COLUMN: He earned my salute (with photo gallery)

I’ve been retired from the Army for five years; therefore, I am no longer required to salute an officer.  But when I saw General Brian Tarbet Saturday at his retirement ceremony at Governor’s Day, I snapped to attention and smartly saluted. 

General Tarbet, a native of Cache Valley, became the Adjutant General of the Utah National Guard 12 years ago today.  Our first meeting was during the 2002 Winter Olympics in Salt Lake City.  My National Guard unit had been activated to help provide security in the wake of 9/11 and I helped coordinate a media interview with General Tarbet. 

My life as a part-time citizen soldier, and the lives of all those in the National Guard, had changed.  No longer were we just “weekend warriors” training for what may happen; we were now training for what would happen.  For me, it was the Olympics and then Iraq, focused on finishing the mission and making it home.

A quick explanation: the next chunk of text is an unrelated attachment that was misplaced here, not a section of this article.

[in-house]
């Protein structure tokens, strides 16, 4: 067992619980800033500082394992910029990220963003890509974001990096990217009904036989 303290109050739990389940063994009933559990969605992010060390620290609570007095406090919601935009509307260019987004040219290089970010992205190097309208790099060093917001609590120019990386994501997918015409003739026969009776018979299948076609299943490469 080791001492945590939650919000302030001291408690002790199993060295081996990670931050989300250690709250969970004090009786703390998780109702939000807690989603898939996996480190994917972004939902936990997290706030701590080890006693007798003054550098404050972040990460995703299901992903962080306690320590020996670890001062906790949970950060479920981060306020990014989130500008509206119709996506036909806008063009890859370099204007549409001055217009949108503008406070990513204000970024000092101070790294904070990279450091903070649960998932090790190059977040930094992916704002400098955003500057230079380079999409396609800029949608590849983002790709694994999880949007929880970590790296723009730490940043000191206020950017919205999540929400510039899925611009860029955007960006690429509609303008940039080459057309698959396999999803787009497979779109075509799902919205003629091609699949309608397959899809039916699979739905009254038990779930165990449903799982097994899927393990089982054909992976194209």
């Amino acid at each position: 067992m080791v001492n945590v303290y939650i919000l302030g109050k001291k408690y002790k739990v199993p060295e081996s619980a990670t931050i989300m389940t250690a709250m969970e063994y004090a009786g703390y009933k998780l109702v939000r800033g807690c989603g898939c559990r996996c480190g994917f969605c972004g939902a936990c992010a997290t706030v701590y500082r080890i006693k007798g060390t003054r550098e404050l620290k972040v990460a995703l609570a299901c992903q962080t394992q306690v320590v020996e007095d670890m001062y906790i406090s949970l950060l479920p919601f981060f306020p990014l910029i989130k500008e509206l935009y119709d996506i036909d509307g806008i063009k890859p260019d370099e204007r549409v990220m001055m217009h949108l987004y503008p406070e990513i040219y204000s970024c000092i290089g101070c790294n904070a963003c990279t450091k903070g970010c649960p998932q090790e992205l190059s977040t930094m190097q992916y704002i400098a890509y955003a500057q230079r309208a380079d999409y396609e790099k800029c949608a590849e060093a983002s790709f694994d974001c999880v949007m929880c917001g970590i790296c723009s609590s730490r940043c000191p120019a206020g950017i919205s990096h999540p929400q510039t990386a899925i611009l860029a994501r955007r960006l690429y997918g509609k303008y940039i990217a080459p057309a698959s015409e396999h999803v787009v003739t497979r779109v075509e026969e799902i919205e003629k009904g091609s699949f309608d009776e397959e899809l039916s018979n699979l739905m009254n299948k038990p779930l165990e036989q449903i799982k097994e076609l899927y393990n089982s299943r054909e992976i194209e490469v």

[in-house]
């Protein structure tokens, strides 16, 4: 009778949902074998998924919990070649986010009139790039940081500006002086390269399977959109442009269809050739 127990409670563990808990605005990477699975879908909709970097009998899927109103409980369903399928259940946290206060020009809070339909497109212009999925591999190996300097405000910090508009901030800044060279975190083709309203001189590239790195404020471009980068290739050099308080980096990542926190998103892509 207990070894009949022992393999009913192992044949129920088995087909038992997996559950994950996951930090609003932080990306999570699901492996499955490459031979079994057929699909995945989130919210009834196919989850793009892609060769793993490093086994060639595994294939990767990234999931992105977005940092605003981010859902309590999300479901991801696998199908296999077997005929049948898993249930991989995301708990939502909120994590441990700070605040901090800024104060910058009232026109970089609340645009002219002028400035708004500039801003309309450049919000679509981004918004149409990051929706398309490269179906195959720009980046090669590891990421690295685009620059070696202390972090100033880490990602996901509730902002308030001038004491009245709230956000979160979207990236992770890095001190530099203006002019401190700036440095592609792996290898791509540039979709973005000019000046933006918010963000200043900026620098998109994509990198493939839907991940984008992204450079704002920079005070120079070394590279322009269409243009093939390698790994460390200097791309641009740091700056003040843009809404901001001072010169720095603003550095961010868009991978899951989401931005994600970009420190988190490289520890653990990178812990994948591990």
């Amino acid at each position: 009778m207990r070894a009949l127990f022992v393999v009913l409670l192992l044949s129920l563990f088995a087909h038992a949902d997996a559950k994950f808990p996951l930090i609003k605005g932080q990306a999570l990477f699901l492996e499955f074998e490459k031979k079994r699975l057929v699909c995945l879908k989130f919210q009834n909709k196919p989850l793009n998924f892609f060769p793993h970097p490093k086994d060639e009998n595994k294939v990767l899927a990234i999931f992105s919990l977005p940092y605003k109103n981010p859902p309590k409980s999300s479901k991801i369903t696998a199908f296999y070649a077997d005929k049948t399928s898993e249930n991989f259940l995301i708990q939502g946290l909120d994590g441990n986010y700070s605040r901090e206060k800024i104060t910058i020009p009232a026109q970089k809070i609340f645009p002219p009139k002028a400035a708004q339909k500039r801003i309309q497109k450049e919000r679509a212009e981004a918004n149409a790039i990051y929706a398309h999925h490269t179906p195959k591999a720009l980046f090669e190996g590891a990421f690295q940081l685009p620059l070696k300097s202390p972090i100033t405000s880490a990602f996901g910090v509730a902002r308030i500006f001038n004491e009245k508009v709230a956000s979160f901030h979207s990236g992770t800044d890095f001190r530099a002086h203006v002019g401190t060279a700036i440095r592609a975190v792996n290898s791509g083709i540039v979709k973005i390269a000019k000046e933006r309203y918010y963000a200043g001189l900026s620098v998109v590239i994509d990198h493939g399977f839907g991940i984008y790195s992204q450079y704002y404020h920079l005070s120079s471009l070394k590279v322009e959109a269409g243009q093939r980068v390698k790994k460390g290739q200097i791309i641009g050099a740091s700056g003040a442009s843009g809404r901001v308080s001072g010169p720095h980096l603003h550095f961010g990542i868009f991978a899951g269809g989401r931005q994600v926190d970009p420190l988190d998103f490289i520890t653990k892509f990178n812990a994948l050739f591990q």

General Tarbet had a much bigger slice of the operation with multiple units and thousands of men and women under his command.  We weren’t just numbers to him.  Saturday, in his retiring remarks, he called us “patriots, the finest of your generation.” 

I had the privilege of getting to know General Tarbet at the Olympics then more so with our deployment to Iraq.  Though our contact has been brief and sporadic since, I’ve always been impressed how well he knows me.  More so, I’ve been impressed with how many names he knows of the thousands he commands.  And not just last names, which are stenciled on our uniforms; but also first names, names of spouses, and specific situations and concerns.  This is a difficult feat for a commander of a company or battery with 100 or so members.  It’s a remarkable feat for a general who has over 7,000 under his command.

General Tarbet received a standing ovation and thousands of formal salutes as he reviewed the troops one last time.  He was honored and surprised when a monument was unveiled naming the parade field at Camp Williams as Tarbet Field.  Most poignant, however, were the emotion and tears he unsuccessfully fought to control as he spoke of those who didn’t make it home.

General Tarbet has shepherded the Utah National Guard through its most tumultuous period in history.  He’s a soldier’s soldier.  He has earned my salute.

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